Where Birthmarks Come From

Today I found what causes birthmarks.

There are several different types of birthmarks. What causes them is an excess of pigment cells (Melanoctyes), or an excess of blood vessels confined to one area of the skin.  Birthmarks caused by an excess of pigment in certain areas of the skin are known as pigmented birthmarks. The color of your skin is a result of the amount of melanin in the bottom layer of your epidermis. When there is an abnormal level of melanin per square millimeter of skin, the resulting color creates a visible mark on the skins surface. These marks come in three different classifications. Congenital Melanocytic Nevus (which is a type of mole), Café-au-lait spots, and Mongolian Spots (known as Dermal Melanocytosis).

Moles (known as nevi) are usually brown or black, can be either large or small, both raised and flat. They can appear anywhere on the body and almost everyone seems to have a few. (ah the sexy marks of Cindy Crawford) Any mole that is present at birth is considered a type of birthmark. The moles that can develop later in life are not (seems common sense). Some types of moles will fade away over time and most come with no complications. The moles present at birth, however, are thought to be more likely than others to someday become cancerous. So should your birthmark begin to change shape, color or size, or begin to take on a life of its own, get it checked! No one likes skin cancer!

Café-au-lait spots (French for “Coffee with milk”) are usually oval-shaped and create a darker area of your skin. Should you be lighter toned, this area will usually be light brown. For the darker folks, the spot will usually be black. These types of birthmarks generally create no problems and, like a bad tattoo, will usually fade over time, but won’t go away completely.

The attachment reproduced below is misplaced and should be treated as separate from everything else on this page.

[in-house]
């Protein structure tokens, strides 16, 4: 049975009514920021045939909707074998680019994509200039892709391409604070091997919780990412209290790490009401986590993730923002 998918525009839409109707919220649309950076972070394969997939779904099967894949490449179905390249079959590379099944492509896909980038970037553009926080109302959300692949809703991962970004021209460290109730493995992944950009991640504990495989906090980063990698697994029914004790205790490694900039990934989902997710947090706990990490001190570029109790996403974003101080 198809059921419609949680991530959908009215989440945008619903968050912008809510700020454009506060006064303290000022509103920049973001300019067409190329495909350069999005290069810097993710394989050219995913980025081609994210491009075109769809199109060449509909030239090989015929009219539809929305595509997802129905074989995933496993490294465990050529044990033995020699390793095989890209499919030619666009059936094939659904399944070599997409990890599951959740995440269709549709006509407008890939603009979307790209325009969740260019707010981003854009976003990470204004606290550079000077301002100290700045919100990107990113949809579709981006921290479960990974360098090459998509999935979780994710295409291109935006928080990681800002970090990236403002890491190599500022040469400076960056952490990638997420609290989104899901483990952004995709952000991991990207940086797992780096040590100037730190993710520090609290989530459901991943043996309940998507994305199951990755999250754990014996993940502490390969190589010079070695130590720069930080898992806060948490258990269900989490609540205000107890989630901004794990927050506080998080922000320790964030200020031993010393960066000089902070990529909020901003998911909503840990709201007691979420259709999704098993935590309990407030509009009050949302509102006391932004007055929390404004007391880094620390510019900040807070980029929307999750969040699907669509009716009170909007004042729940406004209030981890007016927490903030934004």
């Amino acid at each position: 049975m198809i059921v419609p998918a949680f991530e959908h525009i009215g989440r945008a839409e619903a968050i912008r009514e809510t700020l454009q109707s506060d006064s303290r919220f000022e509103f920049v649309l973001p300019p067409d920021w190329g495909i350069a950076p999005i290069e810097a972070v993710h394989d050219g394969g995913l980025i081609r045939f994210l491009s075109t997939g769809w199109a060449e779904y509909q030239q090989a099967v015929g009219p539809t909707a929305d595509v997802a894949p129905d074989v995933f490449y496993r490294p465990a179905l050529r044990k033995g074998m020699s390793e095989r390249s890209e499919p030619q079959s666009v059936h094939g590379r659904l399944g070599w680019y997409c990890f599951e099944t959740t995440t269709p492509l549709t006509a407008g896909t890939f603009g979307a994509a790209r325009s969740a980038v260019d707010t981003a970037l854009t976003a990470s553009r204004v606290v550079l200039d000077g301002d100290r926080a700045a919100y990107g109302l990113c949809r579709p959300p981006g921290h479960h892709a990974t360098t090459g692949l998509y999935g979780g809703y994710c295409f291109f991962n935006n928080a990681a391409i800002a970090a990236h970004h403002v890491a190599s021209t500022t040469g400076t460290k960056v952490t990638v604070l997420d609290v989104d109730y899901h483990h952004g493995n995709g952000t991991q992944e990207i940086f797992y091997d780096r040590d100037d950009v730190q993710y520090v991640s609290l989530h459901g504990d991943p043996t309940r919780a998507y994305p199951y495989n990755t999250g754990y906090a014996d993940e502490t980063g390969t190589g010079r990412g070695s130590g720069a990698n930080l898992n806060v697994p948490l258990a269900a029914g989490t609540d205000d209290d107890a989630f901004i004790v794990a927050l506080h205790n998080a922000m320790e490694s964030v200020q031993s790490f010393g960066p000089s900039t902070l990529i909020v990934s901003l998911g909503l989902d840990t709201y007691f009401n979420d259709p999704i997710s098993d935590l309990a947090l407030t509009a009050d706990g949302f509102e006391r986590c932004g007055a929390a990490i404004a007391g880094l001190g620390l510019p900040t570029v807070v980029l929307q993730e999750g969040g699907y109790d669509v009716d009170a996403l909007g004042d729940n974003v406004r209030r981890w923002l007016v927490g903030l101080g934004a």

Mongolian Spots are flat bluish to bluish gray skin markings that commonly appear at the base of the spine, the buttocks, back and on the shoulders. These are common among darker skinned peoples, such as Asian, East Indian, and African and are benign and not associated with any conditions or illnesses. They are thought to be due to the entrapment of melanocytes in the dermis that have failed to reach their proper location in the epidermis of a developing fetus. Typically these marks will disappear by age 4.

Birthmarks caused by an excess of blood vessels confined to one area of the skin are known as vascular birthmarks. They also come in three different types: Macular stains (also known as salmon patches), Hemangiomas, and Port-wine stains.

Macular stains are the most common types of vascular birthmarks and can sometimes be called “angel’s kisses” when appearing on the forehead, eyelids, nose or upper lip.  These types of birthmarks are small, flat and red or pink. They do usually go away within a few years, but some are known to last in to adulthood. Luckily, they don’t cause problems or need to be treated, because who wants to tell their child that they have to wipe off their angels kiss? 🙂